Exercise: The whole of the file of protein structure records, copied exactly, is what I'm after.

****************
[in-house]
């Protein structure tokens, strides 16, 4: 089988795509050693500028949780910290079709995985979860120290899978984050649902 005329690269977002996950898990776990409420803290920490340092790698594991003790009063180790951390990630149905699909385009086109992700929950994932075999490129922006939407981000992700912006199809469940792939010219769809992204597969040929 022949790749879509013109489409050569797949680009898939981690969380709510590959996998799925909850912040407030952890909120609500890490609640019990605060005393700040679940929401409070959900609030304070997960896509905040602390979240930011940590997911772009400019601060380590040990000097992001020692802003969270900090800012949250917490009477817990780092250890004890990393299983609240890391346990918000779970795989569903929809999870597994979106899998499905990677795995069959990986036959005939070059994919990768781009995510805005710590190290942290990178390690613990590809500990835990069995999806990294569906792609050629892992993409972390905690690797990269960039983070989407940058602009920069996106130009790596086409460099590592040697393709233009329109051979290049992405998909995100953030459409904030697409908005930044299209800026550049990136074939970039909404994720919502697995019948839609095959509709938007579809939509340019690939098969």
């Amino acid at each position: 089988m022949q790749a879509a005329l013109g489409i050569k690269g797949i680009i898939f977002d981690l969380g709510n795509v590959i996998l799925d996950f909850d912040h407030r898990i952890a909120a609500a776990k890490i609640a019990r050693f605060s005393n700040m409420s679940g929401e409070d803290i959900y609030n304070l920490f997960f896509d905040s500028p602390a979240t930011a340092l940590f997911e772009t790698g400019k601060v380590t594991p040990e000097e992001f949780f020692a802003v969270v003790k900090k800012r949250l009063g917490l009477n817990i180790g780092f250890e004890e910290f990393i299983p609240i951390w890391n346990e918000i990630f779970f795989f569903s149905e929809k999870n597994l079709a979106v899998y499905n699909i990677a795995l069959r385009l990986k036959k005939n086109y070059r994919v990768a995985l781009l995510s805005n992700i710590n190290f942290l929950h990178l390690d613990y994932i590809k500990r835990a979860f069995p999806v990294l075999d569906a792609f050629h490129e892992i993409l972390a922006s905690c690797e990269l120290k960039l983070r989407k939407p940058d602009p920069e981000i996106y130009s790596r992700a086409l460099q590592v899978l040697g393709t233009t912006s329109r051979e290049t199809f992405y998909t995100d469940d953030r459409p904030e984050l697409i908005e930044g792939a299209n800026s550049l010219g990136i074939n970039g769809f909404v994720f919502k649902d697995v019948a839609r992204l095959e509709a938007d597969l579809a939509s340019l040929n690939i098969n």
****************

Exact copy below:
[in-house]
């Protein structure tokens, strides 16, 4: 089988795509050693500028949780910290079709995985979860120290899978984050649902 005329690269977002996950898990776990409420803290920490340092790698594991003790009063180790951390990630149905699909385009086109992700929950994932075999490129922006939407981000992700912006199809469940792939010219769809992204597969040929 022949790749879509013109489409050569797949680009898939981690969380709510590959996998799925909850912040407030952890909120609500890490609640019990605060005393700040679940929401409070959900609030304070997960896509905040602390979240930011940590997911772009400019601060380590040990000097992001020692802003969270900090800012949250917490009477817990780092250890004890990393299983609240890391346990918000779970795989569903929809999870597994979106899998499905990677795995069959990986036959005939070059994919990768781009995510805005710590190290942290990178390690613990590809500990835990069995999806990294569906792609050629892992993409972390905690690797990269960039983070989407940058602009920069996106130009790596086409460099590592040697393709233009329109051979290049992405998909995100953030459409904030697409908005930044299209800026550049990136074939970039909404994720919502697995019948839609095959509709938007579809939509340019690939098969």
């Amino acid at each position: 089988m022949q790749a879509a005329l013109g489409i050569k690269g797949i680009i898939f977002d981690l969380g709510n795509v590959i996998l799925d996950f909850d912040h407030r898990i952890a909120a609500a776990k890490i609640a019990r050693f605060s005393n700040m409420s679940g929401e409070d803290i959900y609030n304070l920490f997960f896509d905040s500028p602390a979240t930011a340092l940590f997911e772009t790698g400019k601060v380590t594991p040990e000097e992001f949780f020692a802003v969270v003790k900090k800012r949250l009063g917490l009477n817990i180790g780092f250890e004890e910290f990393i299983p609240i951390w890391n346990e918000i990630f779970f795989f569903s149905e929809k999870n597994l079709a979106v899998y499905n699909i990677a795995l069959r385009l990986k036959k005939n086109y070059r994919v990768a995985l781009l995510s805005n992700i710590n190290f942290l929950h990178l390690d613990y994932i590809k500990r835990a979860f069995p999806v990294l075999d569906a792609f050629h490129e892992i993409l972390a922006s905690c690797e990269l120290k960039l983070r989407k939407p940058d602009p920069e981000i996106y130009s790596r992700a086409l460099q590592v899978l040697g393709t233009t912006s329109r051979e290049t199809f992405y998909t995100d469940d953030r459409p904030e984050l697409i908005e930044g792939a299209n800026s550049l010219g990136i074939n970039g769809f909404v994720f919502k649902d697995v019948a839609r992204l095959e509709a938007d597969l579809a939509s340019l040929n690939i098969n």